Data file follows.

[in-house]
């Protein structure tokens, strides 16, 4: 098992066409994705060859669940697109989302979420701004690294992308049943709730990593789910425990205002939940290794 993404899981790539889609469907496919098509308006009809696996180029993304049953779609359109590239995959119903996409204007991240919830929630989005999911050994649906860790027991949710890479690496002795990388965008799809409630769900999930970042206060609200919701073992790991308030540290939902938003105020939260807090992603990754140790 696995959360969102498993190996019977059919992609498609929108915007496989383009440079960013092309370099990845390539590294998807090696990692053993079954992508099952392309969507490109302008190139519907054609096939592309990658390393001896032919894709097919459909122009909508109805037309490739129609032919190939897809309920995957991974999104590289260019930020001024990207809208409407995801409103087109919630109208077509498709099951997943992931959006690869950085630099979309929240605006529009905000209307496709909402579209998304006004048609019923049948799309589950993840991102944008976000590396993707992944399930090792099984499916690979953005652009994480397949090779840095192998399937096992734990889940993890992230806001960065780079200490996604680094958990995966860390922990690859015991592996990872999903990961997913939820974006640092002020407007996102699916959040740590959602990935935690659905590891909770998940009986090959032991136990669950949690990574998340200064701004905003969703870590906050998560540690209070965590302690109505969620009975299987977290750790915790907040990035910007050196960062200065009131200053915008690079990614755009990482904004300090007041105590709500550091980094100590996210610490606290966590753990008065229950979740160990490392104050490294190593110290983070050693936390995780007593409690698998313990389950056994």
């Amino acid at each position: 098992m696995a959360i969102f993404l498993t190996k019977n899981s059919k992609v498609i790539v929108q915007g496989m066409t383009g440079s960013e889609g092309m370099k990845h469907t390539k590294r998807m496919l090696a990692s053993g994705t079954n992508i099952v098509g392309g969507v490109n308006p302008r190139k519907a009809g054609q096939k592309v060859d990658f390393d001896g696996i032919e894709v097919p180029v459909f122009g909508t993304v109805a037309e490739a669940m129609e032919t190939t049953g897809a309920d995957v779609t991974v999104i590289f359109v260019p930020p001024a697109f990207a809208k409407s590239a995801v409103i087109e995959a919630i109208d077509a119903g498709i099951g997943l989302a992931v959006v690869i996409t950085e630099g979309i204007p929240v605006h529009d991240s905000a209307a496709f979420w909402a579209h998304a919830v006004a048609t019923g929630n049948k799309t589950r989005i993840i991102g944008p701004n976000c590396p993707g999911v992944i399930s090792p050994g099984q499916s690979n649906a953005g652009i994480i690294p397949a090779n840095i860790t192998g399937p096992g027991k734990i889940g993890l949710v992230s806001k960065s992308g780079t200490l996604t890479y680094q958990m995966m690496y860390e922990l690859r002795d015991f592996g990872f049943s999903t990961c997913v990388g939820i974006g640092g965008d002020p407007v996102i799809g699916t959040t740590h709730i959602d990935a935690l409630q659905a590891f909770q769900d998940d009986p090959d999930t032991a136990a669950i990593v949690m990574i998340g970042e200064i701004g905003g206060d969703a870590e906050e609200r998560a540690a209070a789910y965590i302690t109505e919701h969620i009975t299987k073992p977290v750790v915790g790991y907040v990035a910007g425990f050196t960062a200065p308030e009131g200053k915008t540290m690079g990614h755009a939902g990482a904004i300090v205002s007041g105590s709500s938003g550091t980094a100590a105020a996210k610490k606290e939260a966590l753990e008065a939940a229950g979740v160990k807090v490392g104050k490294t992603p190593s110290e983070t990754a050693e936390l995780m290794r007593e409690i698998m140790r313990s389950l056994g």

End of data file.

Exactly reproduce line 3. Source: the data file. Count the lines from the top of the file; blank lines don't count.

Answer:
């Amino acid at each position: 098992m696995a959360i969102f993404l498993t190996k019977n899981s059919k992609v498609i790539v929108q915007g496989m066409t383009g440079s960013e889609g092309m370099k990845h469907t390539k590294r998807m496919l090696a990692s053993g994705t079954n992508i099952v098509g392309g969507v490109n308006p302008r190139k519907a009809g054609q096939k592309v060859d990658f390393d001896g696996i032919e894709v097919p180029v459909f122009g909508t993304v109805a037309e490739a669940m129609e032919t190939t049953g897809a309920d995957v779609t991974v999104i590289f359109v260019p930020p001024a697109f990207a809208k409407s590239a995801v409103i087109e995959a919630i109208d077509a119903g498709i099951g997943l989302a992931v959006v690869i996409t950085e630099g979309i204007p929240v605006h529009d991240s905000a209307a496709f979420w909402a579209h998304a919830v006004a048609t019923g929630n049948k799309t589950r989005i993840i991102g944008p701004n976000c590396p993707g999911v992944i399930s090792p050994g099984q499916s690979n649906a953005g652009i994480i690294p397949a090779n840095i860790t192998g399937p096992g027991k734990i889940g993890l949710v992230s806001k960065s992308g780079t200490l996604t890479y680094q958990m995966m690496y860390e922990l690859r002795d015991f592996g990872f049943s999903t990961c997913v990388g939820i974006g640092g965008d002020p407007v996102i799809g699916t959040t740590h709730i959602d990935a935690l409630q659905a590891f909770q769900d998940d009986p090959d999930t032991a136990a669950i990593v949690m990574i998340g970042e200064i701004g905003g206060d969703a870590e906050e609200r998560a540690a209070a789910y965590i302690t109505e919701h969620i009975t299987k073992p977290v750790v915790g790991y907040v990035a910007g425990f050196t960062a200065p308030e009131g200053k915008t540290m690079g990614h755009a939902g990482a904004i300090v205002s007041g105590s709500s938003g550091t980094a100590a105020a996210k610490k606290e939260a966590l753990e008065a939940a229950g979740v160990k807090v490392g104050k490294t992603p190593s110290e983070t990754a050693e936390l995780m290794r007593e409690i698998m140790r313990s389950l056994g």